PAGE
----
Around these densely forested parts of Wyoming, the bear is king. When a shutterbug or intrepid hiker asks about the whereabouts of a certain large mammal, it is the bear they seek. And when a family of four asks much the same question with palpable trepidation, it is the bear they seek to avoid. Grizzly or black, the bear commands our attention, if not our utmost adoration.
My own experiences and encounters with bears fall somewhere between the two extremes: I delight in seeing them, but observe caution and care all the same. Before coming to Grand Teton National Park, my bear encounters were limited to zoos and wildlife preserves. I had certainly never seen one in the wild, au naturel. So when I ﬁrst saw a bear in Grand Teton, I ﬁnally understood what all the fuss was about. Majestic, awesome, and mighty, the bear I saw through my binoculars was indeed the stuff of legend and lore. Even from a distance I could see the beast for what it was: a veritable force of nature, with a ferocity not far beneath its self-possessed calm. As I looked on, the bear did an about-face and wandered back into the thicket from whence it came, disappearing no sooner than it had appeared.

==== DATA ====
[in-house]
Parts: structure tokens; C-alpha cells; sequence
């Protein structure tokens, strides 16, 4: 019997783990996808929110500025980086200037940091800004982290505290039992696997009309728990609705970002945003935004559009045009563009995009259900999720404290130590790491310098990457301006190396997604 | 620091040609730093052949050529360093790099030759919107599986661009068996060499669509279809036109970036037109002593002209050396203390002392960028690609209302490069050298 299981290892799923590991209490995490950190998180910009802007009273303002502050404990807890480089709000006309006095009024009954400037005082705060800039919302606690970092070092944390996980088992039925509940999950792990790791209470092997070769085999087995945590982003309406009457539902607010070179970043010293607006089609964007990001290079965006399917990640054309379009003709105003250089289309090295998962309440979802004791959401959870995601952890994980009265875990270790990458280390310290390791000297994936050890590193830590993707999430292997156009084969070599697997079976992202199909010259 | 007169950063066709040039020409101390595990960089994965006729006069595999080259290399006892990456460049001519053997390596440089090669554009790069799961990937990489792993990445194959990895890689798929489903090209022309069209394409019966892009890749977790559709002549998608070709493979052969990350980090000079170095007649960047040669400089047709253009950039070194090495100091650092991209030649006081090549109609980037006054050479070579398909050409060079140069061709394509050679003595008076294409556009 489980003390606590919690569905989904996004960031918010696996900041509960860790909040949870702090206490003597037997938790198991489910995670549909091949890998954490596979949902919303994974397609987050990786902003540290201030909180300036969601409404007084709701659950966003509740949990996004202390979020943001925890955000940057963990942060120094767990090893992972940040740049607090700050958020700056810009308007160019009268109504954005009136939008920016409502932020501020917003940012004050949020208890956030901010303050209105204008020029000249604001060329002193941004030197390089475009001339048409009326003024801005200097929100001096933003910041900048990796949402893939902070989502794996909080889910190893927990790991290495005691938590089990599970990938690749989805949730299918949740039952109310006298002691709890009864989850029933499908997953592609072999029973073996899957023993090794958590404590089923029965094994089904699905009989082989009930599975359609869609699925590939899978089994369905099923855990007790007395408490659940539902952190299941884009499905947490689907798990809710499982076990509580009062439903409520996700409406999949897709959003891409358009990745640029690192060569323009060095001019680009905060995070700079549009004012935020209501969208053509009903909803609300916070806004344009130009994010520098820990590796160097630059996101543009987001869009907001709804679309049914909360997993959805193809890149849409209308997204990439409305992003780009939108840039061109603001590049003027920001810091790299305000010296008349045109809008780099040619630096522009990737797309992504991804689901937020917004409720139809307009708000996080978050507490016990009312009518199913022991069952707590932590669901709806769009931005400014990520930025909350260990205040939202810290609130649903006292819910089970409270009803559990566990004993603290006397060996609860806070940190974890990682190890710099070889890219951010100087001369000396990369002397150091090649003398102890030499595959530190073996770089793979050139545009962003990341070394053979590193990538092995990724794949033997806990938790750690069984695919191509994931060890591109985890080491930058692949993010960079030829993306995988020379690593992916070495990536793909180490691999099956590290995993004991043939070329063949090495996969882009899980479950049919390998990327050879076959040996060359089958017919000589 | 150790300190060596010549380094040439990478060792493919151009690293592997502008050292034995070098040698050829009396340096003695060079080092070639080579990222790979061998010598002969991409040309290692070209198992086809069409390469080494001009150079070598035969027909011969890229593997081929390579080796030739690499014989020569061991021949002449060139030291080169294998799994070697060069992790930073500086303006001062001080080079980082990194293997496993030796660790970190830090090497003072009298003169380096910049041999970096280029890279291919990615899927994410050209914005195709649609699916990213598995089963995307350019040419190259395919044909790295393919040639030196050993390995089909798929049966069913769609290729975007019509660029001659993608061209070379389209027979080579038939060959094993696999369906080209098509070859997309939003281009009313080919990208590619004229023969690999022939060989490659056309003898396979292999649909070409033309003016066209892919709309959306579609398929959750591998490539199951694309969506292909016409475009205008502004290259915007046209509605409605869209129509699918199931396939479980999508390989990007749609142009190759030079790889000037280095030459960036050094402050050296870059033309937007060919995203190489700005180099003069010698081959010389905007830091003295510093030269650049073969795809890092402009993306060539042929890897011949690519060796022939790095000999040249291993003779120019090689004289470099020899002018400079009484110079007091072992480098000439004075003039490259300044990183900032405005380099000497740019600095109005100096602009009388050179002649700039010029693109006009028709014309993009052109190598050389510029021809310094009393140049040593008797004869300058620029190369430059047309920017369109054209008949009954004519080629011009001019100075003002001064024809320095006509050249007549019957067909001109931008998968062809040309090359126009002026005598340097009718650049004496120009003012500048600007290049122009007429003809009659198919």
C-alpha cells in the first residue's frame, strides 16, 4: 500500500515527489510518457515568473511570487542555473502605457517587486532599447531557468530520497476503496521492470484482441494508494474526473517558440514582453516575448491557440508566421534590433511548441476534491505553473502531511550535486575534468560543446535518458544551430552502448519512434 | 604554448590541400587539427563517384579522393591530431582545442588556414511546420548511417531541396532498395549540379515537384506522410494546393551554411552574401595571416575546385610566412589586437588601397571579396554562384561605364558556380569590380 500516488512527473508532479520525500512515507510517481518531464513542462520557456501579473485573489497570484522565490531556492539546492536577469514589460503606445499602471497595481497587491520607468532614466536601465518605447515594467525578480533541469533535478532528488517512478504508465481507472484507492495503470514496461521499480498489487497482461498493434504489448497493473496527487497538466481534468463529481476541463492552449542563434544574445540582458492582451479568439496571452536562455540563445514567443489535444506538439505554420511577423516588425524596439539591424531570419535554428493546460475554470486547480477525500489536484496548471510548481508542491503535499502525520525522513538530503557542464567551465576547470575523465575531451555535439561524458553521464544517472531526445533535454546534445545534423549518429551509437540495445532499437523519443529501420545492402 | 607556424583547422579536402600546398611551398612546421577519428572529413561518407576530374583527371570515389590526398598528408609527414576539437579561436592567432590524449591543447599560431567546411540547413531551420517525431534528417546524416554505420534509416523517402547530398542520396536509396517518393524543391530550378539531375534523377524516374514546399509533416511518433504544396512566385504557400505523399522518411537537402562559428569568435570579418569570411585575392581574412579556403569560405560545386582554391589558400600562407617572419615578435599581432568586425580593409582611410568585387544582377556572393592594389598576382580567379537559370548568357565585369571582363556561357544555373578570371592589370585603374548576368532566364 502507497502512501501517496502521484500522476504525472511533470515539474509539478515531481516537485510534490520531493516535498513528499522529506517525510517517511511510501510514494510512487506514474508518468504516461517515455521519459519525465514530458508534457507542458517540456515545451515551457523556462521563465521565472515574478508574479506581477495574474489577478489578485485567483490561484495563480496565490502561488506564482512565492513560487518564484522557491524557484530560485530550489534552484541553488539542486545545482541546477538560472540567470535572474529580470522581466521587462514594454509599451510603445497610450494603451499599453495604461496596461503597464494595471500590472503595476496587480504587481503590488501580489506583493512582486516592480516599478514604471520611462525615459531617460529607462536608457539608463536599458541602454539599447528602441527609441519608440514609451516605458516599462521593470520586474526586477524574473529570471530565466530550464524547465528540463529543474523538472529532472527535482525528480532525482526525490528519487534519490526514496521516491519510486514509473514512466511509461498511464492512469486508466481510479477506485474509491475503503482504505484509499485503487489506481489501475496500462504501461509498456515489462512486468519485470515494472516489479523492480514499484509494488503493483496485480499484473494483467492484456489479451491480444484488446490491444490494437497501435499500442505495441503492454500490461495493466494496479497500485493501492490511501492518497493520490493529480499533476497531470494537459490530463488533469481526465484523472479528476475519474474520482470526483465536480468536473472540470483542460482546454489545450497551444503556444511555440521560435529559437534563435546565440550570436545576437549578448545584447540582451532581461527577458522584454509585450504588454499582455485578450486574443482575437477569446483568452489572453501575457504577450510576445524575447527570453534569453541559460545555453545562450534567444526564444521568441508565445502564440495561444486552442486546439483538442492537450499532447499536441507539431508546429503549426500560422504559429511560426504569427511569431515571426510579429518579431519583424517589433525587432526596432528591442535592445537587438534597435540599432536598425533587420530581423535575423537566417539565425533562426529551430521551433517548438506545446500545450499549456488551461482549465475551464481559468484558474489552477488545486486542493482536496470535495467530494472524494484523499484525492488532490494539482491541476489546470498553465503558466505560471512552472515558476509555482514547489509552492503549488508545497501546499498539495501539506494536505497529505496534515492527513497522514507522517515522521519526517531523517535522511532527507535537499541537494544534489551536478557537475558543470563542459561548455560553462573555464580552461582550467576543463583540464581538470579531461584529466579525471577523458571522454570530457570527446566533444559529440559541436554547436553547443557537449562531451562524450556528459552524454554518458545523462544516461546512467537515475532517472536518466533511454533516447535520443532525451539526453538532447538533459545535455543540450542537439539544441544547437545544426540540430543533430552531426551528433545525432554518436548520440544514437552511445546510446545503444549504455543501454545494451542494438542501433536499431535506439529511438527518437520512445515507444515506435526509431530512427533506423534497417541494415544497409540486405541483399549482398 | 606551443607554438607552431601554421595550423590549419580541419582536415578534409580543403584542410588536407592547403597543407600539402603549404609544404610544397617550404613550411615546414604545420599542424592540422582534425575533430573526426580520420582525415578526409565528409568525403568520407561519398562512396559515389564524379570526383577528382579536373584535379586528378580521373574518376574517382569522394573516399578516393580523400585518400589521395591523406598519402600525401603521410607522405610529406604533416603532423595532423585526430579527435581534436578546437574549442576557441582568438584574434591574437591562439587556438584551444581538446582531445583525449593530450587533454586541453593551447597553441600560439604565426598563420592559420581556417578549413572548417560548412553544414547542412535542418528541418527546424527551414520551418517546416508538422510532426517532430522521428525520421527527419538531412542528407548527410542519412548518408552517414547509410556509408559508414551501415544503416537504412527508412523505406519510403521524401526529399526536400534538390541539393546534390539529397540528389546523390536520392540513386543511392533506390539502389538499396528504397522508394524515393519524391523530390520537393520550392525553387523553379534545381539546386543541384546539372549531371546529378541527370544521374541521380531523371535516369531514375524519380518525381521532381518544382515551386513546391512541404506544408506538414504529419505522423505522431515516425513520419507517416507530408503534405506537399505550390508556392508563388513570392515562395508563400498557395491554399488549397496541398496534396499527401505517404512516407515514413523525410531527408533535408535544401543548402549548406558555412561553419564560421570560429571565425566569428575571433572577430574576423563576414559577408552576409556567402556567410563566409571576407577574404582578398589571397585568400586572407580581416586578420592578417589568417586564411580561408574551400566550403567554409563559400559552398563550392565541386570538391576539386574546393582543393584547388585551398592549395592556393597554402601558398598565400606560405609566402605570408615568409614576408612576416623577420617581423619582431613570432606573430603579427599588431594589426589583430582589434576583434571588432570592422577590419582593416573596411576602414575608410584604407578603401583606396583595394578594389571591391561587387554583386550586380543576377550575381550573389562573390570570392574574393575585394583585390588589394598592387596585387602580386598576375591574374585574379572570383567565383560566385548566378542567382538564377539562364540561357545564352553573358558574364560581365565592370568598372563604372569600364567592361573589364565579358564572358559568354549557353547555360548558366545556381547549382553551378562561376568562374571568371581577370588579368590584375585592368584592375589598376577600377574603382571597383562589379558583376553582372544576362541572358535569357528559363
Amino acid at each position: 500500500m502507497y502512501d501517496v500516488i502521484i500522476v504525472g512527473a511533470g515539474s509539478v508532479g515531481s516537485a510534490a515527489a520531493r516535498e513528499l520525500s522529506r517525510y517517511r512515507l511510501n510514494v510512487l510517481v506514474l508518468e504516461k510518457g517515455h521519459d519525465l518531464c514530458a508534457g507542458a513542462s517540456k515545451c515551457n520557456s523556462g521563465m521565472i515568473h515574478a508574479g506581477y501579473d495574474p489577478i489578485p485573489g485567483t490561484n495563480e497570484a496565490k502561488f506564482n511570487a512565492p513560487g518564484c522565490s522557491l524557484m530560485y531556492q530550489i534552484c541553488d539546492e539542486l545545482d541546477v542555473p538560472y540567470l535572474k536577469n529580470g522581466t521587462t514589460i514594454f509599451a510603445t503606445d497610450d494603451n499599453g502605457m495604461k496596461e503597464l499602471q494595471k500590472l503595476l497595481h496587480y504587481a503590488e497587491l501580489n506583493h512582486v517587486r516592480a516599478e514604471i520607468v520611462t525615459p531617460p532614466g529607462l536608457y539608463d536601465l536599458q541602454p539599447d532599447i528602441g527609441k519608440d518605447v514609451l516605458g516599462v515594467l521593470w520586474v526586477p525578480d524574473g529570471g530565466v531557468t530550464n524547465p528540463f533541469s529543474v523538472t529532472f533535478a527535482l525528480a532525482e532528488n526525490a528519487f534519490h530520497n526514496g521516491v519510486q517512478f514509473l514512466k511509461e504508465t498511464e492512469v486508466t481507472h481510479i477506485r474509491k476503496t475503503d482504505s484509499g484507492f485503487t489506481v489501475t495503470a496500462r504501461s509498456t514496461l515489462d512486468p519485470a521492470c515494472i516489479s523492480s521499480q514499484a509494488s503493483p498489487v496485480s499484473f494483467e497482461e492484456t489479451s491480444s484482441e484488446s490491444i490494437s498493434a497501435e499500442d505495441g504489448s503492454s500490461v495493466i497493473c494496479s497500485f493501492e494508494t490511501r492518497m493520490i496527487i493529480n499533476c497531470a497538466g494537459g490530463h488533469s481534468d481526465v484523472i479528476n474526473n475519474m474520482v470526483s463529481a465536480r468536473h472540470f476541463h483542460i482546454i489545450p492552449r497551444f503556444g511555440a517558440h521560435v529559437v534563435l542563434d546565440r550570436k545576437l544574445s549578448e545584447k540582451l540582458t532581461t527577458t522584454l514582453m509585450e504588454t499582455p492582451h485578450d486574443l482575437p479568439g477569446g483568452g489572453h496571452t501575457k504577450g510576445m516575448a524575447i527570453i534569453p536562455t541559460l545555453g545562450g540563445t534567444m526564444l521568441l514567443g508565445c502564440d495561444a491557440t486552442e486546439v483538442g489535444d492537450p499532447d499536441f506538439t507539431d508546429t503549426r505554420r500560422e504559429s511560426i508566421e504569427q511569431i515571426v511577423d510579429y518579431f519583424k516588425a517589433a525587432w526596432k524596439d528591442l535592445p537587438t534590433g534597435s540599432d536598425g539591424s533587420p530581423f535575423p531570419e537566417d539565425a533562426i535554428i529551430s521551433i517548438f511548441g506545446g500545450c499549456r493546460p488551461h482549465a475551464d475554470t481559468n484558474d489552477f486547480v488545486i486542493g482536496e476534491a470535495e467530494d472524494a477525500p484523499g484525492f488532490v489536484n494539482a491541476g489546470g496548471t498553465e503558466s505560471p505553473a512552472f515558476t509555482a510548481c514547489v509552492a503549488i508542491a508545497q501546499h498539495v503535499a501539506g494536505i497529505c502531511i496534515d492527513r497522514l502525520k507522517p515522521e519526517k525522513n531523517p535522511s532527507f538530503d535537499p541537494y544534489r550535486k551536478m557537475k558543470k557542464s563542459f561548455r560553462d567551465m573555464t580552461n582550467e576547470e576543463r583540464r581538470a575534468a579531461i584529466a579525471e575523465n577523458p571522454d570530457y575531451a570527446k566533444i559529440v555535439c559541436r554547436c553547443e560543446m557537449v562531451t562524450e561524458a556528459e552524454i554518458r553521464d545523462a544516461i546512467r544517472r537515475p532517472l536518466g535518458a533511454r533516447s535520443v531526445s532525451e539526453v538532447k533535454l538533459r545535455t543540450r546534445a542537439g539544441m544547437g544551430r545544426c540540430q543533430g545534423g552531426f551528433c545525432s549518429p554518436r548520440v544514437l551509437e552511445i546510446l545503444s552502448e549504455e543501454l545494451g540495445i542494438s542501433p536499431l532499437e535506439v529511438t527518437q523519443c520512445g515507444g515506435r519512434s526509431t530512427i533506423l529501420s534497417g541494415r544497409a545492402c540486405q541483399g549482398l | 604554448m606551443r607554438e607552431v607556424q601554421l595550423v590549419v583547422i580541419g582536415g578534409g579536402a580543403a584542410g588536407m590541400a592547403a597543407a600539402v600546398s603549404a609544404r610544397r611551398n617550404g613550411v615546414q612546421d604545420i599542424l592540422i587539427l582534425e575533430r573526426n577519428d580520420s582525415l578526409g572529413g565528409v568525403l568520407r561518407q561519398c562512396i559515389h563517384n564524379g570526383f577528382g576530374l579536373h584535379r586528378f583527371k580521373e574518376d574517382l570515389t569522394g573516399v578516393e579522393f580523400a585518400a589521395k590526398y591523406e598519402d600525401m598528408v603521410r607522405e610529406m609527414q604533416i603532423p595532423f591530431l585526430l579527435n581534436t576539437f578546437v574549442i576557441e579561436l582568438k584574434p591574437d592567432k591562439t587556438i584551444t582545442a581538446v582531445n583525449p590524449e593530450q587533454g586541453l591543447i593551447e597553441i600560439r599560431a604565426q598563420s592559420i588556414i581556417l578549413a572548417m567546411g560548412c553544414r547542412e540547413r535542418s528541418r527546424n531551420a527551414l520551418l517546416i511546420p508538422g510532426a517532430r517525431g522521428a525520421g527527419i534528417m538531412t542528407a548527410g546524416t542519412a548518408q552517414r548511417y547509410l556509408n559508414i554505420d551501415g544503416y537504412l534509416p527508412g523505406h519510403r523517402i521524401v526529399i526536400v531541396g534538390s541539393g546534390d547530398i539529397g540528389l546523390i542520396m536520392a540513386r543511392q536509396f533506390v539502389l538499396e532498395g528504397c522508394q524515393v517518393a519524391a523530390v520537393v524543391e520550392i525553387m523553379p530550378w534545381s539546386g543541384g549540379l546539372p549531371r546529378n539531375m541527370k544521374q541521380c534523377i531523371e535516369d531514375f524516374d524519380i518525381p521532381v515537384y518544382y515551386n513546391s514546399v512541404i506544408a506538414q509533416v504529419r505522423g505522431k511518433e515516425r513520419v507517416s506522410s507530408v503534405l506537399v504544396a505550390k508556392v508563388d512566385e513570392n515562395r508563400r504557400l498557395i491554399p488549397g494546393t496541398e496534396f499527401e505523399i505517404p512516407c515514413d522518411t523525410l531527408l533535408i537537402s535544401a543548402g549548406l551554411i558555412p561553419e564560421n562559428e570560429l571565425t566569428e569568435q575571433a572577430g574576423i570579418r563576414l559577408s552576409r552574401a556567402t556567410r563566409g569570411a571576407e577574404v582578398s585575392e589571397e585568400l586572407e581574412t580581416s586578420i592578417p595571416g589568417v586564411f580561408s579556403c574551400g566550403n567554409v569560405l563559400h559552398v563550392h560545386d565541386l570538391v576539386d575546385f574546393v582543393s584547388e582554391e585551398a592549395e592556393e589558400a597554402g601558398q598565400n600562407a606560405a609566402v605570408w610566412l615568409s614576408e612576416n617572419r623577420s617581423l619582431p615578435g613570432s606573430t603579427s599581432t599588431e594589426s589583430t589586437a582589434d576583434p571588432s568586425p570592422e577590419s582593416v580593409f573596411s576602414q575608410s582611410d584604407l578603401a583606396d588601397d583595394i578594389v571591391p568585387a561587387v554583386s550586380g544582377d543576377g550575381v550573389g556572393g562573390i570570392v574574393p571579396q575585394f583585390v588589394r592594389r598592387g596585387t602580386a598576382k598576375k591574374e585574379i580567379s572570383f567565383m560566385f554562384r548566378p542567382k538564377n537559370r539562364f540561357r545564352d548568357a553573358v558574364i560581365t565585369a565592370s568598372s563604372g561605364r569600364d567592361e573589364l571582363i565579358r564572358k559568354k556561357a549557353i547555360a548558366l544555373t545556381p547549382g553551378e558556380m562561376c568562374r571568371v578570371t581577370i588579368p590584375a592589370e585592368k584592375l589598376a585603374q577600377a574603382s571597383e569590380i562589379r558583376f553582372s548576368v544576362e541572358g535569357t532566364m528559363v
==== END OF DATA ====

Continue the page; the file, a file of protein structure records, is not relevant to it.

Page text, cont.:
That encounter eventually found its way into my presentation on bears in the Park. As an Interpretation Intern I give a number of talks and presentations, one of which is a bear program I gave the day after I saw my ﬁrst bear. Well over thirty visitors were in attendance – budding Junior Rangers, longtime National Parks enthusiasts, and visitors from all over the world – all listening closely to what I had to say. Happily, I shared with them an account of my bear encounter, transitioning from the where, when, and the how, to what to do and what not to do in bear country. As short as my talk was, it informed and inspired the crowd, which later peppered me with questions. The bears, however, were the ones that did the real talking; for without their endless capacity to inspire as an emblem of the park, there would be nothing for visitors to see and for me to say.
To me, the bear’s true appeal lies in its near humanity. Playful and childlike one second, vindictive and violent the next, the bear represents what I have long appreciated about nature, and only more deeply as an SCA intern. Nature, I believe, is to be seen and admired to the fullest but rightly respected nonetheless, in order to preserve its delicate balance. With an easy charm belying a mean streak within, the bear ultimately exempliﬁes that timeless duality of nature, the only law the land knows: ever at an uneasy rest, and never at total peace with itself.